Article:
The dollar gained in Asian trading on Friday, getting a leg up against the yen after the Bank of Japan increased its purchases of Japanese government bonds in a move aimed at stemming a rise in yields.
The dollar was on track for weekly gains, though investors were unlikely to push the upside significantly as they braced for monthly U.S. employment data later in the global session, following some downbeat jobs figures overnight.
The dollar extended gains against its Japanese counterpart after the BOJ’s move, rising 0.6 percent to 113.830 yen after touching a session high of 113.835 yen, its highest level since May 12. It was up 1.3 percent for the week.
The BOJ offered to buy an unlimited amount of 10-year JGBs at yield of 0.110 percent and also increased its buying of five- to ten-year JGBs through an auction to 500 billion yen from 450 billion yen.
“The move shows the BOJ’s determination to control JGB yields,” said Ayako Sera, senior market economist at Sumitomo Mitsui Trust in Tokyo, after the 10-year yield rose to a five-month high of 0.105 percent in the morning.
“The timing was not a surprise, because there are no operations scheduled on Monday, and if U.S. employment data surprises on the upside, today was the BOJ’s only chance to take pre-emptive action against rising JGB yields,” she said.
The dollar index, which tracks the greenback against a basket of six major rivals, was 0.2 percent higher on the day at 95.947 up 0.3 percent for the week.
Investors awaited the Labor Department’s June nonfarm payrolls report. Economists polled by Reuters expect U.S. employers to have added 179,000 jobs last month, above May’s relatively small gain of 138,000.
Ahead of Friday’s jobs data, the ADP National Employment Report showed private-sector payrolls increased by 158,000 jobs last month, coming in below the 230,000 jobs created in May and below economists’ expectations for a rise of 185,000.
Separate figures from the Labor Department showed initial claims for state unemployment benefits increased 4,000 to a seasonally-adjusted 248,000 in the week ended July 1, marking the third straight weekly increase in claims.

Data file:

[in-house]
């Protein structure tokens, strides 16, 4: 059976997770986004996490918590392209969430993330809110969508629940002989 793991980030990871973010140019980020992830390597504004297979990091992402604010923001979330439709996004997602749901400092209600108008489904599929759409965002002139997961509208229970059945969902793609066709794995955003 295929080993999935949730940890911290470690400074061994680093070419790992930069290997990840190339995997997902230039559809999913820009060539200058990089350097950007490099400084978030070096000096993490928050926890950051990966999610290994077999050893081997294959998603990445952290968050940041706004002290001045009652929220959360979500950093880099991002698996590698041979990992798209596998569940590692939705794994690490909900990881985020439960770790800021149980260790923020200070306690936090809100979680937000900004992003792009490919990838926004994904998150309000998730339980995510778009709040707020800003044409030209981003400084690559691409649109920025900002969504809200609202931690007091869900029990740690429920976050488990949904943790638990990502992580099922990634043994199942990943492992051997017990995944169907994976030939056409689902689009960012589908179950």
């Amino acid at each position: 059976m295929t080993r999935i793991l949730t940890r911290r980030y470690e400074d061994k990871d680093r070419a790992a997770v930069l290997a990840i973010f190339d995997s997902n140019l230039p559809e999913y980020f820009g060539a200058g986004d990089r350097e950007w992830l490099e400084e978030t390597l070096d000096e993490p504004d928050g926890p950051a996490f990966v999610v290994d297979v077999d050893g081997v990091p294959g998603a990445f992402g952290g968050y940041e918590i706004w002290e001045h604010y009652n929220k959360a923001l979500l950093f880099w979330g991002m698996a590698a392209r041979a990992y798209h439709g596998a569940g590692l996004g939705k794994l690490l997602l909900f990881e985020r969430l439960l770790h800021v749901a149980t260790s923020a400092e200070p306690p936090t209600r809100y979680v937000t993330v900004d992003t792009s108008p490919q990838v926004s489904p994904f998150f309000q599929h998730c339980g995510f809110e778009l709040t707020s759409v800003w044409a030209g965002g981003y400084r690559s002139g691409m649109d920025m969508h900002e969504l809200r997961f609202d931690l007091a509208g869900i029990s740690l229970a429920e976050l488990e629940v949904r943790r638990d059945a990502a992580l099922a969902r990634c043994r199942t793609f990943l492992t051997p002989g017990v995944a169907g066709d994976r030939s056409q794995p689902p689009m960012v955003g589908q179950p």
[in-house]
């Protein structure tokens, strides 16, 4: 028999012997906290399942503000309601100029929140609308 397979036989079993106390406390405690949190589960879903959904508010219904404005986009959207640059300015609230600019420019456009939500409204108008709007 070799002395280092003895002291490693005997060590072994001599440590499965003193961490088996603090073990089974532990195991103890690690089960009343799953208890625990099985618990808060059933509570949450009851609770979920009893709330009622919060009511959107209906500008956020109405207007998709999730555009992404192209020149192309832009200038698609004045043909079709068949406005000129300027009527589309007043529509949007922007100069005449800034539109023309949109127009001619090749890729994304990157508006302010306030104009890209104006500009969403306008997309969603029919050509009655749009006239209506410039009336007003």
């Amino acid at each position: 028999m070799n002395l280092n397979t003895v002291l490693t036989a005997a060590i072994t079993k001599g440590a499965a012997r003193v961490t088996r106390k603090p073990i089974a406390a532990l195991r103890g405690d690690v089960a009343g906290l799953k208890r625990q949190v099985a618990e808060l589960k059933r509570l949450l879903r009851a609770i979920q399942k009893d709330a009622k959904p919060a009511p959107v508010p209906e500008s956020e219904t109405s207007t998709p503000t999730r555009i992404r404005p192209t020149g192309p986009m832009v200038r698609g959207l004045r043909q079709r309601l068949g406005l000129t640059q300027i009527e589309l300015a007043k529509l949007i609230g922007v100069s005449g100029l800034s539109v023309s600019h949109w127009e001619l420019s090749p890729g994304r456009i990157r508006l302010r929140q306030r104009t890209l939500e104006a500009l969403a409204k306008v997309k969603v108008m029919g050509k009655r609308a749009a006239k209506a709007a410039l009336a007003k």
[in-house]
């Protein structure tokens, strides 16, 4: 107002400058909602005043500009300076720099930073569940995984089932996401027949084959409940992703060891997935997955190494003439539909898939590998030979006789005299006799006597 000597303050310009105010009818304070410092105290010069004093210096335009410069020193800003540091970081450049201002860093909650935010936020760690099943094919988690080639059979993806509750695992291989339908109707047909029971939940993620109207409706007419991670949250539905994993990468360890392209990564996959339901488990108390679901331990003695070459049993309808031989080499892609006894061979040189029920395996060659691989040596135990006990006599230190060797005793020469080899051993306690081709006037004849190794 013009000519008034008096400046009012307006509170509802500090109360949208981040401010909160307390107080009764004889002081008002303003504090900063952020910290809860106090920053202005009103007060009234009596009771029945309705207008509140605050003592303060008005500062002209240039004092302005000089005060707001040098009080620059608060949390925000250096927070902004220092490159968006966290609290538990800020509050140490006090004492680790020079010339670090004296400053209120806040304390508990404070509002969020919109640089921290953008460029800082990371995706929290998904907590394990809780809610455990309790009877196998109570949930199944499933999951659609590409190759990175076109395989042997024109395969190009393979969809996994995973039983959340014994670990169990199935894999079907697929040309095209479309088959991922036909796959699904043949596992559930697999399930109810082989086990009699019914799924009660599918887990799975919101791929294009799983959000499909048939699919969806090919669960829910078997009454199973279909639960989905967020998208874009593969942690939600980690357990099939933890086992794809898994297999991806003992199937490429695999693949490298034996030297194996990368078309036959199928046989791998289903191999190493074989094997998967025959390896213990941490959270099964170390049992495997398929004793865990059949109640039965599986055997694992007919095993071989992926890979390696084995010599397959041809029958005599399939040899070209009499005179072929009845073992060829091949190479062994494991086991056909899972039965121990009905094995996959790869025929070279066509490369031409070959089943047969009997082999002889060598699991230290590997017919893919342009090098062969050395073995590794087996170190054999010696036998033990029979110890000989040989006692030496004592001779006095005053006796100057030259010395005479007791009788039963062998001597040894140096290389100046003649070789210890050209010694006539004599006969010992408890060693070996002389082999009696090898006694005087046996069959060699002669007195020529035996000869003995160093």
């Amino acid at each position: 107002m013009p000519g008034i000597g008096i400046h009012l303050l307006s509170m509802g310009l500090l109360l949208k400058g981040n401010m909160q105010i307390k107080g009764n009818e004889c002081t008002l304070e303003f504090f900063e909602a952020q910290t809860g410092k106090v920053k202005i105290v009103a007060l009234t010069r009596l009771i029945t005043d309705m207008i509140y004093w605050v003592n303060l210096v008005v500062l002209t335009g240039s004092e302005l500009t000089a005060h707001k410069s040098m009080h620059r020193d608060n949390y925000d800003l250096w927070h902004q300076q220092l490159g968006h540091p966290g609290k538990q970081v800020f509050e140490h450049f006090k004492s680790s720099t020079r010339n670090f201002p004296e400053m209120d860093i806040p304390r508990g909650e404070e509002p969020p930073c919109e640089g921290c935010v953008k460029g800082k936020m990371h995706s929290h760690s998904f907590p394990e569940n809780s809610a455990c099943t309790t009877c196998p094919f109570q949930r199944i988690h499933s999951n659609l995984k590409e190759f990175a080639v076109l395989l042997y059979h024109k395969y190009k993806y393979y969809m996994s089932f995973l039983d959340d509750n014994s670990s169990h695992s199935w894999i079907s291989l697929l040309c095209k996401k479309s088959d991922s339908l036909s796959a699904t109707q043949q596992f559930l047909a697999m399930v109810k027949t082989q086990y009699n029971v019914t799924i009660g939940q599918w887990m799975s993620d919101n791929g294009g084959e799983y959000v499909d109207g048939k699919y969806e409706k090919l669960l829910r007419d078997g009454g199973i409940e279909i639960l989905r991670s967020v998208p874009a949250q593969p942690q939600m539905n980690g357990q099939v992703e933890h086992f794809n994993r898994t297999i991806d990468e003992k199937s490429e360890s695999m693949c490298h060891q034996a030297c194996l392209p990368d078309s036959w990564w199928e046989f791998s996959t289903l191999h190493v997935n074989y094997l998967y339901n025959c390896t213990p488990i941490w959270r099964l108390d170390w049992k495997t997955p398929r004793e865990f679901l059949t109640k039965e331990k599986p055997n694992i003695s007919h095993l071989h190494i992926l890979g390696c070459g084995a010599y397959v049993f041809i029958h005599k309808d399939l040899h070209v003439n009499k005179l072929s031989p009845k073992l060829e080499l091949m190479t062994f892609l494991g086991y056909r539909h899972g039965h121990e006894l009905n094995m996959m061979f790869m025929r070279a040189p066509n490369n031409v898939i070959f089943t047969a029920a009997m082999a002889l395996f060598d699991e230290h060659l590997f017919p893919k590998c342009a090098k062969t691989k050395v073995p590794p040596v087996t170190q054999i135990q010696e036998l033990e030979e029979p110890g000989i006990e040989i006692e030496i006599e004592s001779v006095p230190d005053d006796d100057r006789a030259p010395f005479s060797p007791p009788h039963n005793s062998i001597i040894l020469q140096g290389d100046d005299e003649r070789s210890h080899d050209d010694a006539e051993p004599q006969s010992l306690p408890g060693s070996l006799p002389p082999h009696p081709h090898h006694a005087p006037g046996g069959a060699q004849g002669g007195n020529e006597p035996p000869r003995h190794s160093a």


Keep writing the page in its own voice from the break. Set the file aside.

The U.S. services sector index, released by the Institute for Supply Management on Thursday, rose to 57.4 in June, compared with a forecast of 56.5. The employment index, however, fell to 55.8, compared with 57.8 in May, suggesting the labor market could be cooling.
The dollar was bolstered by higher U.S. Treasury yields which rose even after the uninspiring data, amid concerns that the U.S. Federal Reserve will begin unwinding its bond holdings sometime this year.
The benchmark U.S. 10-year yield touched a nearly eight-week high of 2.391 percent on Thursday. It last stood at 2.389 percent in Asian trading, above its U.S. close of 2.369 percent.
Minutes from the Fed’s June meeting released on Wednesday showed that some policymakers wanted to announce the beginning of the central bank’s reduction of its massive debt portfolio by the end of August, but others wanted to wait until later in the year.
The euro edged down 0.1 percent on the day to $1.1412, and was down 0.1 percent for the week.
European Central Bank policymakers are open to a further step towards reducing their monetary stimulus but are likely to move slowly out of fear of causing market turmoil, minutes of their last meeting showed on Thursday.
Faster economic recovery in the euro zone is giving the ECB room to pare its extraordinary stimulus measures, Bundesbank President Jens Weidmann said on Thursday.